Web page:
(CNN) -- Concerned with an "epidemic" surge in teen use of e-cigarettes, the head of the US Food and Drug Administration announced today a "historic action" against more than 1,300 retailers and five major manufacturers for their roles in perpetuating youth access to the devices in the US.
"I use the word epidemic with great care," said FDA Commissioner Dr. Scott Gottlieb. "E-cigs have become an almost ubiquitous -- and dangerous -- trend among teens. The disturbing and accelerating trajectory of use we're seeing in youth, and the resulting path to addiction, must end. It's simply not tolerable."
A 'historic' action
Gottlieb announced the agency sent 1,100 warning letters to stores for the illegal sale of e-cigarettes to minors under the age of 18, and issued 131 fines to stores that continued to violate the restrictions on sales to minors.
Gottlieb called the action the largest coordinated enforcement effort in the agency's history.
Juul and four other manufacturers, which Gottlieb said control 97% of the market, are now required to provide plans to mitigate youth sales within 60 days or face potential criminal or civil action.
Gottlieb warned action may require companies to change their sales and marketing practices; stop distributing products to retailers who sell to kids; and remove "some or all of their flavored e-cig products from the market."
"We're especially focused on the flavored e-cigarettes," said Gottlieb. "And we're seriously considering a policy change that would lead to the immediate removal of these flavored products from the market."
Gottlieb said the FDA recognized the impact this might have on adults trying to stop smoking, but said that emerging research on how flavored products encourage excessive use by young people shows action must be taken.
"I'll be clear. The FDA won't tolerate a whole generation of young people becoming addicted to nicotine as a tradeoff for enabling adults to have unfettered access to these same products," Gottlieb said.
In a statement, Juul Labs said "appropriate flavors" play a role in adults changing their smoking habits, but said it would work with the FDA: "We are committed to preventing underage use of our product, and we want to be part of the solution in keeping e-cigarettes out of the hands of young people."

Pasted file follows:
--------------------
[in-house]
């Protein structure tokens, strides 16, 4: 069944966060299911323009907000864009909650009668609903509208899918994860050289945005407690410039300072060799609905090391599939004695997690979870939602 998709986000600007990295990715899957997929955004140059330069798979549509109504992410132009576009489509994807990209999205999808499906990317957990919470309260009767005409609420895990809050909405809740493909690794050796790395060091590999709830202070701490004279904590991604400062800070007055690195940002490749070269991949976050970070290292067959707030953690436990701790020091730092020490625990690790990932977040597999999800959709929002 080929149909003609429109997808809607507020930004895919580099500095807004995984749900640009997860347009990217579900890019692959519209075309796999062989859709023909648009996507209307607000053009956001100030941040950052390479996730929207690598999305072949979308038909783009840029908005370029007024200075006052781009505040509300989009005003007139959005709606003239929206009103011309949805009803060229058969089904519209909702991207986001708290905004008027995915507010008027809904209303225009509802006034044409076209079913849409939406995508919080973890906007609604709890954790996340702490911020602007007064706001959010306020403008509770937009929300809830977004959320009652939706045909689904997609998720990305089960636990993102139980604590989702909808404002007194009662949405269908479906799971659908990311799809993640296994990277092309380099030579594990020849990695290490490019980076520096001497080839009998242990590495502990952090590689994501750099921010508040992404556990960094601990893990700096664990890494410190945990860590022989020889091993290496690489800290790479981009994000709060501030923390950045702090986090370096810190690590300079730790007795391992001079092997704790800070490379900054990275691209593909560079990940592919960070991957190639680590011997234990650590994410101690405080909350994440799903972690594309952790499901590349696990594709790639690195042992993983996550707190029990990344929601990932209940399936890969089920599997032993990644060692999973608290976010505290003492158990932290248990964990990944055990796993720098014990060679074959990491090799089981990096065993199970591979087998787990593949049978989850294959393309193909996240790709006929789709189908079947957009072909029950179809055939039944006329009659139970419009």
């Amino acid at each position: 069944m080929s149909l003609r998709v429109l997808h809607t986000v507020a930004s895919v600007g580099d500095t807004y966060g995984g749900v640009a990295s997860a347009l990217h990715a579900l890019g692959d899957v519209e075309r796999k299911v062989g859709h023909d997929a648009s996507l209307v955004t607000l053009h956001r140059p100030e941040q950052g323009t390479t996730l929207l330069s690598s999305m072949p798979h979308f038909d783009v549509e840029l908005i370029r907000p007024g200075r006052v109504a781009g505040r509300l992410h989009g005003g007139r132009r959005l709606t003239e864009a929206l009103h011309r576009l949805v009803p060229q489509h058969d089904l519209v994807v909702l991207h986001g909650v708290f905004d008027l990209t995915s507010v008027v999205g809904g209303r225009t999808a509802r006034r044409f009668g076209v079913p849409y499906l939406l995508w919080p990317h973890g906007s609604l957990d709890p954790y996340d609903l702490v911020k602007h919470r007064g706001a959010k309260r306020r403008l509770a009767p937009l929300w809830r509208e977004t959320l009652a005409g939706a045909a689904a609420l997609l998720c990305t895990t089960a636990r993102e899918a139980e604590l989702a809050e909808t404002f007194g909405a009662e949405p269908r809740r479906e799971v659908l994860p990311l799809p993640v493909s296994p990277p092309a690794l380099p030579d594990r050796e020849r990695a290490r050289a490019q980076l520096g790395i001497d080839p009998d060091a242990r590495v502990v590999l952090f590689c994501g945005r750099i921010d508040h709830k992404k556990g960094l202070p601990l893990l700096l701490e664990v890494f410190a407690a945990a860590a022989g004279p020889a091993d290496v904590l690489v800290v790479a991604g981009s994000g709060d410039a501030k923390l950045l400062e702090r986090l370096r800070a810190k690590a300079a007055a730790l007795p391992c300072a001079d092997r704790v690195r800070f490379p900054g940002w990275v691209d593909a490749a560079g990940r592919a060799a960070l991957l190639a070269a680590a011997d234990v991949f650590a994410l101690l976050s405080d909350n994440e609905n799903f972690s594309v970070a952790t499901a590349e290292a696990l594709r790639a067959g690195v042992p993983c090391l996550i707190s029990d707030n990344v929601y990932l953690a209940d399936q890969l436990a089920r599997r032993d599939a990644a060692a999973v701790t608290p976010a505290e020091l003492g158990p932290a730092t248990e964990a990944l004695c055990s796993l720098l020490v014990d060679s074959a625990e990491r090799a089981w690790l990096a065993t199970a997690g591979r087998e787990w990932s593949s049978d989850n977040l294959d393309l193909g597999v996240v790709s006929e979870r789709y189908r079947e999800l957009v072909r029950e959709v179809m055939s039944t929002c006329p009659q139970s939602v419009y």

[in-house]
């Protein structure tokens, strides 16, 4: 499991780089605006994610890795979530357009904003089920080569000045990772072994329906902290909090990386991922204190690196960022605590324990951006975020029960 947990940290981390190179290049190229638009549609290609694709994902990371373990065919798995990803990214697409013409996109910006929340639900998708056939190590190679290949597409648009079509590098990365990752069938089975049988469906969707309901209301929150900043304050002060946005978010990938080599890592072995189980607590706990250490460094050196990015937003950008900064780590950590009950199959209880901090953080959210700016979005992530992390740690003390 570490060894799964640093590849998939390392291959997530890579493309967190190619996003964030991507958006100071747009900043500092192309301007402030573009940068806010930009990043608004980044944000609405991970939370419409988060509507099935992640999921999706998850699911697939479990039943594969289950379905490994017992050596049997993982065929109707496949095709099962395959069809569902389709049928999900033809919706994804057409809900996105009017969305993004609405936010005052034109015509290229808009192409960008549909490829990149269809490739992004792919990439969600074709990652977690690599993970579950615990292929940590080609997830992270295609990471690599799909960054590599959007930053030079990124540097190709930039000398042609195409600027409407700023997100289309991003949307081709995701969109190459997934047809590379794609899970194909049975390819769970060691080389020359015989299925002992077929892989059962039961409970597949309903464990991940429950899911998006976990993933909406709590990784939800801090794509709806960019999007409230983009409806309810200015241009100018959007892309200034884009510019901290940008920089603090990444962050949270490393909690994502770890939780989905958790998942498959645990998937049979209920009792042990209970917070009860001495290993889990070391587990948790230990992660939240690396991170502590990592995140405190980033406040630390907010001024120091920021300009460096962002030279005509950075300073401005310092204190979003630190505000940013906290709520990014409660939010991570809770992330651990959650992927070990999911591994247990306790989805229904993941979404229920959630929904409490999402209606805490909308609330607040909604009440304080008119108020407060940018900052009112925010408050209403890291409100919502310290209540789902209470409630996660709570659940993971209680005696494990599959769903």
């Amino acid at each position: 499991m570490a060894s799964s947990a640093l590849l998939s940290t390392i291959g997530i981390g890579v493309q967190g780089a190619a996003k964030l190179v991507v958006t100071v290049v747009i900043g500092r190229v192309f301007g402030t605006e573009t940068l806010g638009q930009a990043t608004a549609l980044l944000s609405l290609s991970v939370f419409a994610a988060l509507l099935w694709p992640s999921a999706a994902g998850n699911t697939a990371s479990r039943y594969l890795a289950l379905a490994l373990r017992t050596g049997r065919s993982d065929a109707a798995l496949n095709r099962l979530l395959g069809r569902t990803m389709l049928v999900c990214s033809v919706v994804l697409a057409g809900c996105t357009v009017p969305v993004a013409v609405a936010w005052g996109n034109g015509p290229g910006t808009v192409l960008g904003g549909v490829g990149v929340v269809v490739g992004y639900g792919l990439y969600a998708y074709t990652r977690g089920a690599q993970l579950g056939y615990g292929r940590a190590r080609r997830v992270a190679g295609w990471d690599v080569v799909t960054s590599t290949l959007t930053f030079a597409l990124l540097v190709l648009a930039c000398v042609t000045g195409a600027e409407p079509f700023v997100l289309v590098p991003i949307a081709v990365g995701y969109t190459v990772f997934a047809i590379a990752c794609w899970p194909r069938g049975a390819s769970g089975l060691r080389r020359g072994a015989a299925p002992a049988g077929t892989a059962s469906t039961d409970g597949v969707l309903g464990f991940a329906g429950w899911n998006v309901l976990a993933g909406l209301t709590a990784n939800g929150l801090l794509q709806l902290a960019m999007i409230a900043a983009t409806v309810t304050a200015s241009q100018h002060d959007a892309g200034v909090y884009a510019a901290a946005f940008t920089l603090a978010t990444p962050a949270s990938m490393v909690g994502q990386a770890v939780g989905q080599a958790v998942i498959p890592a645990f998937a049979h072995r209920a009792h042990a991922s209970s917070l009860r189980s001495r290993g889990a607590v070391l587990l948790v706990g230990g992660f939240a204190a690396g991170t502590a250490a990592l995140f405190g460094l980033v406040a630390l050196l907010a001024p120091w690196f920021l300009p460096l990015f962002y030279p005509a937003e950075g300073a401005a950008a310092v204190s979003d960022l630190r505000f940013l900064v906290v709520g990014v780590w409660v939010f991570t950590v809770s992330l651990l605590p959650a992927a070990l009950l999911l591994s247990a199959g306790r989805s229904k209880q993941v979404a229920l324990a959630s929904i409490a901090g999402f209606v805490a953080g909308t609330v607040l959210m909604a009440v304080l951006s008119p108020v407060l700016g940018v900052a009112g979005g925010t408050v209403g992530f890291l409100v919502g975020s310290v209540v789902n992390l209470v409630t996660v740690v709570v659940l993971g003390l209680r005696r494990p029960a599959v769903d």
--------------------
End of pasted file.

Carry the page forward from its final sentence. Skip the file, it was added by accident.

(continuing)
While waiting for the five major manufacturers to respond, the FDA plans to investigate their marketing and sales practices, with possible "boots on the ground inspections," Gottlieb said.
The agency will also be increasing federal enforcement actions on e-cig sales to minors in convenience stores and other retail sites, Gottlieb said, and would look closely at a practice called "straw purchases," in which adults visit web-based stores and buy in bulk to resell to minors.
"If young adults go online and buy 100 units of a product to sell to teens, that activity ought to be easy for a product manufacturer to identify," said Gottlieb. If manufacturers aren't willing to do the research, he said, the FDA will do it for them, with appropriate consequences.
"Let me be clear: Everything is on the table," said Gottlieb. "This includes the resources of our civil and criminal enforcement tools."
A change of plan
Last year, the FDA announced that it would delay regulations that could have halted the sales of many e-cigarettes. Instead, the agency gave extensions to new and existing vaping products, giving them until August 2022 to submit information to support their products' safety and efficacy as switching devices.
The agency said it allowed the extra time to strike an appropriate balance between regulation and encouraging the development of innovative tobacco products that may help older smokers quit.
At that time, Gottlieb said, the agency didn't foresee the "epidemic'"of adolescent use that has become one of the plan's biggest challenges.
"Today we can see that this epidemic of addiction was emerging when we first announced our plan last summer," said Gottlieb. "Hindsight, and the data now available to us, reveal these trends."
In April the agency launched a Youth Tobacco Prevention Plan, designed to address some of the known public health risks, such as flavors, that contribute to adolescent use of e-cigarettes.
Shortly after the launch, the FDA cracked down on e-liquids marketed to resemble kid-friendly foods like juice boxes, candy and cookies. As part of today's action, the agency sent an additional 12 warning letters to another 12 companies that continue to sell the products.
The FDA also targeted Juul retailers this spring, issuing 56 warning letters and six civil monetary penalties. Today's effort notches up that action, becoming, said Gottlieb, the "largest ever coordinated initiative against violative sales in the history of the FDA."
The agency said it plans to unveil a new e-cigarette public education campaign targeted to youth next week, and will soon announce wider access to new nicotine replacement therapies to help more adult smokers quit cigarettes.
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